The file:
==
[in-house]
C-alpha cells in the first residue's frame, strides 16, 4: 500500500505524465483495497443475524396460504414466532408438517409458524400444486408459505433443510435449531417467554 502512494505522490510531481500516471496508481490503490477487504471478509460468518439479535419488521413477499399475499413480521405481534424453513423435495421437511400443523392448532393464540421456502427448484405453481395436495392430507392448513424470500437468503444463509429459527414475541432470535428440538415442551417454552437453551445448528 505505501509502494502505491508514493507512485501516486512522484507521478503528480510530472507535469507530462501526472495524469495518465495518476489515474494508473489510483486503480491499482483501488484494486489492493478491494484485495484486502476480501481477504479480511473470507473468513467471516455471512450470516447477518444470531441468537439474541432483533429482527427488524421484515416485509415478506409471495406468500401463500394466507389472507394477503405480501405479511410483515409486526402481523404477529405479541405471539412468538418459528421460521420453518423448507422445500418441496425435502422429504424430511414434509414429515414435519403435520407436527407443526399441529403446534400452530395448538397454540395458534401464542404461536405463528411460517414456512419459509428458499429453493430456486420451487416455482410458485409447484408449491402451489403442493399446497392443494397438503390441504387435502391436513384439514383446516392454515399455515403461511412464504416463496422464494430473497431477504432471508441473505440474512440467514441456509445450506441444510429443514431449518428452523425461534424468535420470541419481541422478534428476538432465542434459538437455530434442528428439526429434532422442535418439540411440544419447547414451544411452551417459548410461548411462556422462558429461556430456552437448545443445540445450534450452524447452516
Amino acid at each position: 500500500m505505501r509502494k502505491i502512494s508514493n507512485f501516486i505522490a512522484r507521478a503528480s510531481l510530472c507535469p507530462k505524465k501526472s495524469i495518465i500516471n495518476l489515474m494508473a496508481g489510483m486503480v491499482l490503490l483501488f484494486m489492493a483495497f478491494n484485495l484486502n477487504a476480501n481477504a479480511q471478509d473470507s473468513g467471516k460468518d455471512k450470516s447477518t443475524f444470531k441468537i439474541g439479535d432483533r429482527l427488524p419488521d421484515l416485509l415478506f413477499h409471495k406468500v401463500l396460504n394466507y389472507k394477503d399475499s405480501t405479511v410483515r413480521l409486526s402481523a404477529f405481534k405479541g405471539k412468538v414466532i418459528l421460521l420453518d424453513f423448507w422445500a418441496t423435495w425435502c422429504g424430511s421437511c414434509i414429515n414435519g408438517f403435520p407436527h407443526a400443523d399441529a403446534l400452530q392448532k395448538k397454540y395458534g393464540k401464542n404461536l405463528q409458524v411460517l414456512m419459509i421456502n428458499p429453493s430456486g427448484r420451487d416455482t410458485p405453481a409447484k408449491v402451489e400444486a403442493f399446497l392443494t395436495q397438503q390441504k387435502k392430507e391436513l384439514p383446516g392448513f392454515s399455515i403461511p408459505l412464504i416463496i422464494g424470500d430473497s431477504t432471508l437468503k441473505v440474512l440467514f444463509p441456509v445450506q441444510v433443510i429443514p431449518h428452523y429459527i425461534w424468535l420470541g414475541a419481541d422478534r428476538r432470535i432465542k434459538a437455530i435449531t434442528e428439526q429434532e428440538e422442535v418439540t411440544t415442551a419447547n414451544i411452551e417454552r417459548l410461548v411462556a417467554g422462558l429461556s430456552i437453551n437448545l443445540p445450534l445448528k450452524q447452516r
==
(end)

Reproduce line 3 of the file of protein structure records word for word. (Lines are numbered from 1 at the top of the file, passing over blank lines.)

Amino acid at each position: 500500500m505505501r509502494k502505491i502512494s508514493n507512485f501516486i505522490a512522484r507521478a503528480s510531481l510530472c507535469p507530462k505524465k501526472s495524469i495518465i500516471n495518476l489515474m494508473a496508481g489510483m486503480v491499482l490503490l483501488f484494486m489492493a483495497f478491494n484485495l484486502n477487504a476480501n481477504a479480511q471478509d473470507s473468513g467471516k460468518d455471512k450470516s447477518t443475524f444470531k441468537i439474541g439479535d432483533r429482527l427488524p419488521d421484515l416485509l415478506f413477499h409471495k406468500v401463500l396460504n394466507y389472507k394477503d399475499s405480501t405479511v410483515r413480521l409486526s402481523a404477529f405481534k405479541g405471539k412468538v414466532i418459528l421460521l420453518d424453513f423448507w422445500a418441496t423435495w425435502c422429504g424430511s421437511c414434509i414429515n414435519g408438517f403435520p407436527h407443526a400443523d399441529a403446534l400452530q392448532k395448538k397454540y395458534g393464540k401464542n404461536l405463528q409458524v411460517l414456512m419459509i421456502n428458499p429453493s430456486g427448484r420451487d416455482t410458485p405453481a409447484k408449491v402451489e400444486a403442493f399446497l392443494t395436495q397438503q390441504k387435502k392430507e391436513l384439514p383446516g392448513f392454515s399455515i403461511p408459505l412464504i416463496i422464494g424470500d430473497s431477504t432471508l437468503k441473505v440474512l440467514f444463509p441456509v445450506q441444510v433443510i429443514p431449518h428452523y429459527i425461534w424468535l420470541g414475541a419481541d422478534r428476538r432470535i432465542k434459538a437455530i435449531t434442528e428439526q429434532e428440538e422442535v418439540t411440544t415442551a419447547n414451544i411452551e417454552r417459548l410461548v411462556a417467554g422462558l429461556s430456552i437453551n437448545l443445540p445450534l445448528k450452524q447452516r